Entrance: New Art From Post-Soviet Armenia | Theater Critic's Choice | Chicago Reader

Entrance: New Art From Post-Soviet Armenia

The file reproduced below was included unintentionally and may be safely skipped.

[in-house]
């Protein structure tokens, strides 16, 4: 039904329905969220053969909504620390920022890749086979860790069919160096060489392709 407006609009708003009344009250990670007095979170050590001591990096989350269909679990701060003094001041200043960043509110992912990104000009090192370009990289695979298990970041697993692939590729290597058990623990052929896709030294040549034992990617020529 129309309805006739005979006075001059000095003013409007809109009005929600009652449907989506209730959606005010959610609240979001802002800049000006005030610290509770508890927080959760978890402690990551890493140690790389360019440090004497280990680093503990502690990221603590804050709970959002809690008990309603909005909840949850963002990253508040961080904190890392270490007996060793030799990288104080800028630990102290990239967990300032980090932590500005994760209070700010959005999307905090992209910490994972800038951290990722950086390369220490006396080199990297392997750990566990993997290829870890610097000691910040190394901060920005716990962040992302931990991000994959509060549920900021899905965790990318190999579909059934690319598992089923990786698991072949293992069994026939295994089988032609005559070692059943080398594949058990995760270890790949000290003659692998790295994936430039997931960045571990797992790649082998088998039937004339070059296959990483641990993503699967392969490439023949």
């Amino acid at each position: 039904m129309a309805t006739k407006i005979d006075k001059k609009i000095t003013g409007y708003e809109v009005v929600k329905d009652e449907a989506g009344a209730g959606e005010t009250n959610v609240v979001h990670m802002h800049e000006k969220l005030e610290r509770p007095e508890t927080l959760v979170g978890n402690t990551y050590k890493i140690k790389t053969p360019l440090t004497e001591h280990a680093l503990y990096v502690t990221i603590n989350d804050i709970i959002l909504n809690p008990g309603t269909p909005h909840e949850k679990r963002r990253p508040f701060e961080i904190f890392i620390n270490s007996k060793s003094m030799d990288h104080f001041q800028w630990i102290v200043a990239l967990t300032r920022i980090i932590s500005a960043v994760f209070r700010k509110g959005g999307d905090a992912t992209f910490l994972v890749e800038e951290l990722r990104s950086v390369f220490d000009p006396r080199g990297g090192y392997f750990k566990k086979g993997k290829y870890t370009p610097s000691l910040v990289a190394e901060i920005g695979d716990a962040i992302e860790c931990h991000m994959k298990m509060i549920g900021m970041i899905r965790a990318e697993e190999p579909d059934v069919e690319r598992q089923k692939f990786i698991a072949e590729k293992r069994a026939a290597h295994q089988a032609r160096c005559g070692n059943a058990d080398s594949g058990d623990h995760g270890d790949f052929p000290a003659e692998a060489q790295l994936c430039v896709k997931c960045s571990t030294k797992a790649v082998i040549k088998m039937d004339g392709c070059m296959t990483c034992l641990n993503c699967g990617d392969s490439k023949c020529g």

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Curated by Kathryn Hixson, this show of 44 works by Armenian artists, mostly paintings, encompasses a wide range of modern styles, including abstract expressionism and a Magritte-like surrealism. The most interesting pieces also incorporate Armenian content. Armenia converted to Christianity in the fourth century, and several painters appear to be influenced by its long tradition of manuscript illumination. At the center of Arthur Sarkissian's Christmas #1 is a traditional Nativity image, copied from an early Flemish oil painting but silk-screened in purple. Fragments of ornate frame designs are silk-screened on the sides, and then everything is covered with a rainbow of smeared colors that creates an otherworldly aura; the diverse parts suggest worlds in collision, our messy modern era threatening to obliterate traditional certitudes. Sarkis Hamalbashian's diptych The Meeting implies an even wilder collision: among its figures are two peasant women embracing, an angel, sheep, and men in a wig, a turban, and a Russian-style hat. This cross-cultural layering--rendered in thick lines and dense, earthy colors--is a mix of the mundane and the divine that suggests acceptance of life's diversity. Vicki Hovanessian Contemporary Art, 114 W. Kinzie, second floor, through August 31. Hours are 1 to 5 Tuesday through Saturday; 312-329-1735.

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